Heather McNeeley was addicted to heroin. That led to her conviction on a drug charge and time in prison. As she faced her second drug conviction, she begged her defense attorney to help her go to rehab instead of a correctional facility.
Because she was ready to stop her addiction cycle, she took on rehab wholeheartedly, she said, learning about issues in her past that helped fuel her addiction.
"I was able to kind of learn how to live again as an adult," McNeeley said. "I used all through my teenage years, so I had never been able to actually learn how to cope and deal with things and be responsible for myself or for anything at any point in my adult life."
Now, she is a recovery coach at The Haven Outpatient Clinic. It's the same organization that helped her get and stay off of drugs as part of the Pima County Drug Treatment Alternative to Prison program.
Her story is an example of the county's effort to offer people a different path when they are facing incarceration.
The county received a $1.5 million grant this year from the MacArthur Foundation to reduce its jail population. It can house almost 2,400 jail inmates a day, and is near capacity, at a cost to county taxpayers of $66 million a year.
The majority of the inmates are there because they've failed the appear at a court date on a misdemeanor charge, said India Davis, the corrections chief for Pima County.
"We believe that's happening because people either do not have transportation to get to court, or the hours are not conducive with their working, or they have multiple issues that are spanning the courts, or they just simply forget their court date," Davis said.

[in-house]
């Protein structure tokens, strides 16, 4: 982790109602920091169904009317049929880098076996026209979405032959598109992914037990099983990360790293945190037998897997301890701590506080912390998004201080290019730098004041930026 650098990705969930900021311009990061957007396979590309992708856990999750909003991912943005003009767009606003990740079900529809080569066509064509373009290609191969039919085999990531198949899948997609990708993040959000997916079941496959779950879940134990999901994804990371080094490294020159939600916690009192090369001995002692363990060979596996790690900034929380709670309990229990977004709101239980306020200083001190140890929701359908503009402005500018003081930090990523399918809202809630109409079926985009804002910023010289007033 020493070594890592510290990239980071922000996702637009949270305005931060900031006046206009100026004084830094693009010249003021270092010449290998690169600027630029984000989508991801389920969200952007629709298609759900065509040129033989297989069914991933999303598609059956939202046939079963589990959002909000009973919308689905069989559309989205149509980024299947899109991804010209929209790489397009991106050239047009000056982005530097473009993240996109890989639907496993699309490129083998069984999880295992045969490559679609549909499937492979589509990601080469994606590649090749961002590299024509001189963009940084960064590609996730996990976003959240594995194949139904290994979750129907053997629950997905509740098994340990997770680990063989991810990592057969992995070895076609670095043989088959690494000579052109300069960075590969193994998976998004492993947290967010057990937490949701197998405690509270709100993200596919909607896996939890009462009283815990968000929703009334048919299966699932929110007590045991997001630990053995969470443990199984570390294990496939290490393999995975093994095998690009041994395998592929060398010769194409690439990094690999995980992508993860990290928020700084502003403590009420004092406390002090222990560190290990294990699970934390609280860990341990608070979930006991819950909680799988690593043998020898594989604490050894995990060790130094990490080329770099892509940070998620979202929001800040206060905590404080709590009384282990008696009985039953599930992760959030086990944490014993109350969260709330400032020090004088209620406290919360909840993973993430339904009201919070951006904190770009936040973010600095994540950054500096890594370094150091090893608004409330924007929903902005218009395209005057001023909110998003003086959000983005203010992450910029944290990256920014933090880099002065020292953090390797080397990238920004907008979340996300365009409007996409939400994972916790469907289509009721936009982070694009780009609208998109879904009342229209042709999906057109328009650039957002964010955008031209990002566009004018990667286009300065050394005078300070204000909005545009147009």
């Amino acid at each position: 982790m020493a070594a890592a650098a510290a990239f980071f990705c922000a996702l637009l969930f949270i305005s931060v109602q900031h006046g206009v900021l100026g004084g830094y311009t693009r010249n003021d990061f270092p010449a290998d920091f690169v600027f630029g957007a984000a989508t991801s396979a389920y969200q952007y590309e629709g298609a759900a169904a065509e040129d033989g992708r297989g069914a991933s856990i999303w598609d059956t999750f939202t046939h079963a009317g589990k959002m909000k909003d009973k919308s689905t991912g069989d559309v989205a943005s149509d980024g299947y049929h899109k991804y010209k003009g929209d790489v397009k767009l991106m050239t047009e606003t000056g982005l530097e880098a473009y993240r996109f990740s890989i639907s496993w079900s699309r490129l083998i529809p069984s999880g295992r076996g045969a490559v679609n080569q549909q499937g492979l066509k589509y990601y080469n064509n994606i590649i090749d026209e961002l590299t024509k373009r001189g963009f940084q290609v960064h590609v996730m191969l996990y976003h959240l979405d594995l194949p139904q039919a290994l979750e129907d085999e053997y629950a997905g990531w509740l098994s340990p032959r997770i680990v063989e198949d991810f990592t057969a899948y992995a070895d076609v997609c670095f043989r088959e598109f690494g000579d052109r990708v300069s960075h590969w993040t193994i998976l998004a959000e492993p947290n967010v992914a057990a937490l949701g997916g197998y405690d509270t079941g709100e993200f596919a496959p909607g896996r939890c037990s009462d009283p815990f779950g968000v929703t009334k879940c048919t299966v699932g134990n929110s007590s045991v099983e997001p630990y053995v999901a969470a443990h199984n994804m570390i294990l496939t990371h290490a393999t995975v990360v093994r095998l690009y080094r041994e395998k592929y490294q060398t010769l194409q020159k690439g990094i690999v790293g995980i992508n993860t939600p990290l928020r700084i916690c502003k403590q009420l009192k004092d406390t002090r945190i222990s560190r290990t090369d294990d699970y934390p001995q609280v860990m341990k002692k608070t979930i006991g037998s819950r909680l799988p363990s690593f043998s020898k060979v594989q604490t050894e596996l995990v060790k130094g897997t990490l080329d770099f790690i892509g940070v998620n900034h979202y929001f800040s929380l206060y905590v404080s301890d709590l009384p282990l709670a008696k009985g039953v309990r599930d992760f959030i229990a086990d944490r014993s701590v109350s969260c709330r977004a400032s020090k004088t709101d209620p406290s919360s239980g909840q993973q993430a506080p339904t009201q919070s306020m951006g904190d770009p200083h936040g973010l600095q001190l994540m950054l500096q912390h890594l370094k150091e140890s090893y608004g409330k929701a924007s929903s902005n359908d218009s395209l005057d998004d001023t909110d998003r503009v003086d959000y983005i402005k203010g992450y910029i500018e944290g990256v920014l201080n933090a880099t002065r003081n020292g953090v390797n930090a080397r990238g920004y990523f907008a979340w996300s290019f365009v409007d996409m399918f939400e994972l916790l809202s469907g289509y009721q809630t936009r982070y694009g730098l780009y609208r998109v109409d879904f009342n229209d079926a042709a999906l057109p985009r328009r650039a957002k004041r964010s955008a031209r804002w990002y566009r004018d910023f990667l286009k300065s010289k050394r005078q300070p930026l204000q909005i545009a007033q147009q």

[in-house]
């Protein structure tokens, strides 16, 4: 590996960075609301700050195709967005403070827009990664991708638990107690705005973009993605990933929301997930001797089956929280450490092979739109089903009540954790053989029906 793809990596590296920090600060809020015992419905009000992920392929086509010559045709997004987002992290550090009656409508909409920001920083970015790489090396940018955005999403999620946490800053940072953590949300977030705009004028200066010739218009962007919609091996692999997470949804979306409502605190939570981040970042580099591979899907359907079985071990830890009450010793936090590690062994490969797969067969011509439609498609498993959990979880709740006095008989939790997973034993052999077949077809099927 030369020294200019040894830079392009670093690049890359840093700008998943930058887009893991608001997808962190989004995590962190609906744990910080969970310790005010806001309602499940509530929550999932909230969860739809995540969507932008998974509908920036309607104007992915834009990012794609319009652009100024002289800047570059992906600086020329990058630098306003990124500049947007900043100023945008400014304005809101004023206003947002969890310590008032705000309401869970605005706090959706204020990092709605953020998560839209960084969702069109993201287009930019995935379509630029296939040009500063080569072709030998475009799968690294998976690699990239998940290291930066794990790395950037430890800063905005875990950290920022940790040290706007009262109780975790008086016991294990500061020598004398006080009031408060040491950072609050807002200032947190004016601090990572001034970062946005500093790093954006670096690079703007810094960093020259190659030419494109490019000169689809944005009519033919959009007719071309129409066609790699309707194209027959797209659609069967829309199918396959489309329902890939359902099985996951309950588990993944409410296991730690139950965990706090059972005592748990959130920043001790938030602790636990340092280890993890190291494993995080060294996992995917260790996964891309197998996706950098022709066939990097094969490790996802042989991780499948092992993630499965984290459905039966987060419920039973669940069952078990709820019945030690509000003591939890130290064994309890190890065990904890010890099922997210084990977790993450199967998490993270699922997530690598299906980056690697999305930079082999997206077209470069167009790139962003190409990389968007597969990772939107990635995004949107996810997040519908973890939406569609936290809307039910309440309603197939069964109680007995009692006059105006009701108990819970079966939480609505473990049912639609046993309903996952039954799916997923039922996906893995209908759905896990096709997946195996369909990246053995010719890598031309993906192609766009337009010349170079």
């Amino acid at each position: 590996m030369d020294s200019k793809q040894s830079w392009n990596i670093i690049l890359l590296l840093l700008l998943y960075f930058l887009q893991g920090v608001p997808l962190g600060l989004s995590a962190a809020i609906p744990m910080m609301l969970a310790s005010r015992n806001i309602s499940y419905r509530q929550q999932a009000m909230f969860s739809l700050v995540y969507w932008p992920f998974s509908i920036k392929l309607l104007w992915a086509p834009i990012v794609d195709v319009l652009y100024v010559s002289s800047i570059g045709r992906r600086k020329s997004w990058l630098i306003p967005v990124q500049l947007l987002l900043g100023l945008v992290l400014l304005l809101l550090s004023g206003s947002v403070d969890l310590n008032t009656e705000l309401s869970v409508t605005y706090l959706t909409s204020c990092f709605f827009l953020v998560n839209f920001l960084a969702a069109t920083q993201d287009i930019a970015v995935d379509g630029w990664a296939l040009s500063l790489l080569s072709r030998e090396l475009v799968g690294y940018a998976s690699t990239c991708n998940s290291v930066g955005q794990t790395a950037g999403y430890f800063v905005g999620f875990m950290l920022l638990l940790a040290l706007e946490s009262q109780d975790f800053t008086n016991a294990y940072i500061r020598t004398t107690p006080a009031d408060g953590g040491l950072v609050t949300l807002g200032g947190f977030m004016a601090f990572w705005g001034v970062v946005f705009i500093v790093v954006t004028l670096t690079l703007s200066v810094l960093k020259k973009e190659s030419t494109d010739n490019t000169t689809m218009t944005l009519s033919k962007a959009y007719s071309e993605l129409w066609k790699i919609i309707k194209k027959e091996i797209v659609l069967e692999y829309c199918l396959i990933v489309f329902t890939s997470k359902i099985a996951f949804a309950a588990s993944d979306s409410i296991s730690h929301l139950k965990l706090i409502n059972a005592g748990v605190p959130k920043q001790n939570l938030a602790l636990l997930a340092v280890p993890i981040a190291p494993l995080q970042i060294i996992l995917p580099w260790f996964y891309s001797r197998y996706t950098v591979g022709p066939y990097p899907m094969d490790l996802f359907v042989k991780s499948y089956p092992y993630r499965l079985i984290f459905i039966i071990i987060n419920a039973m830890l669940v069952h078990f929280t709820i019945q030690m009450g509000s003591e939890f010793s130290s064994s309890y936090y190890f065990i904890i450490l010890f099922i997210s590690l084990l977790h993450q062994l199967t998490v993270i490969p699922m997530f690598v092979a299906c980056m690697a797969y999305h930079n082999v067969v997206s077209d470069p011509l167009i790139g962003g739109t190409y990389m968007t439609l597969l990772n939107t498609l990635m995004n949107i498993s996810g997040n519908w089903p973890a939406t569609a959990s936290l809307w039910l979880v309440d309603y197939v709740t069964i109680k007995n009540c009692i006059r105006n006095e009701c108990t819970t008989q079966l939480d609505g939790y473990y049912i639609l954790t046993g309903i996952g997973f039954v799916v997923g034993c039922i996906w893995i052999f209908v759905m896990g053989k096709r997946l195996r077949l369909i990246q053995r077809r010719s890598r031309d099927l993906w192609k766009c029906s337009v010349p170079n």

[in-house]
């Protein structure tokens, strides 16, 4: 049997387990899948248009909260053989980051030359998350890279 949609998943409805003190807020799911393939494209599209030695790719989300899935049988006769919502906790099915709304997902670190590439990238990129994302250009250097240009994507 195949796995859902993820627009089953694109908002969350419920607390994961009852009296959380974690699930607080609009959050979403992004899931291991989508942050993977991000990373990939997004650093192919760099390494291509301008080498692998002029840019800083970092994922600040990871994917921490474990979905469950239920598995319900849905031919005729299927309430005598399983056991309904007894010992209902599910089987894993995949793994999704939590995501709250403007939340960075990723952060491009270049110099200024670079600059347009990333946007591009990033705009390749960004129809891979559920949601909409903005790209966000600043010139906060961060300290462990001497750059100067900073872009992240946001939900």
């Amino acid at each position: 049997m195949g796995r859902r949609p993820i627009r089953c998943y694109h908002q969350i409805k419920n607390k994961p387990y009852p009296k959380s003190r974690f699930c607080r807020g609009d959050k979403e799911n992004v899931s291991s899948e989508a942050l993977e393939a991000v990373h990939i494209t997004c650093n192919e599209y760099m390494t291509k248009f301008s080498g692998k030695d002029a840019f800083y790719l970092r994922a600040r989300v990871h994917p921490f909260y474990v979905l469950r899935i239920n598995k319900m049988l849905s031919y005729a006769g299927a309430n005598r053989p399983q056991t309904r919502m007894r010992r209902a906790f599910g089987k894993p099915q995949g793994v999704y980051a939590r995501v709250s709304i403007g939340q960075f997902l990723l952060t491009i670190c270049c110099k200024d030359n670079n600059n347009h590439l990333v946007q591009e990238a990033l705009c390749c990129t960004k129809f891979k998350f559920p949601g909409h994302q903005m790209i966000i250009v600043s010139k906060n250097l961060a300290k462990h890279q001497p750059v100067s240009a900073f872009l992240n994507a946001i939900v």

The county plans to try multiple ways to minimize charges of failure to appear, said Ellen Wheeler, assistant county administrator.
The strategies are "designed to get people to court to begin with, and they're also designed to help people who already have warrants to get those warrants resolved," Wheeler said.
Tucson city court will implement automated reminders via phone or email. Pima County Justice Court reduced the rate of failure to appear by more than 20 percent with a similar system, so the county knows it can work.
Officials are also planning weekend warrant resolution days, in which a person can show up and have their warrant quashed if they meet a judge's criteria. It helps them not miss a day of work to go to court, Wheeler said.
On Thursday at the Pima County Jail, many of the people appearing at the jail's video court room for arraignments had failed to appear for previous charges in court.
The judge attending to their case via video from his downtown courtroom asked each person whether they would promise to appear in court next time. Most of them said yes, and agreed to be released from jail on that condition.
One woman pleaded with the judge to let her out of jail before her court date. The judge sounded reluctant, because the woman had missed three previous court dates. She pleaded with him to let her out, saying she's been working with Hope Incorporated to get social services and, in her words "turn my life around."
Another woman simply said no, that she could not promise to appear, and she was booked into the jail until her next court date.
They are examples of another angle of the county's plan to reduce the jail population: providing more services to those who end up in jail. Like McNeeley, some people need help finding rehab, a job, mental health care, Wheeler said.
The grant plans to connect inmates with those kinds of services, again with the goal of ensuring people who go to jail once do not find themselves there a second or subsequent time.
Pima County competed for the grant and was one of 11 agencies in the country to receive it. The MacArthur Foundation funding is for two years, though the goals for reducing the jail population span three years.
The program will be a constant work in progress, Davis said. But if it's successful, the money saved in housing fewer inmates, at a cost of $85 a day, will be put back into sustaining the programs after the grant funding ends.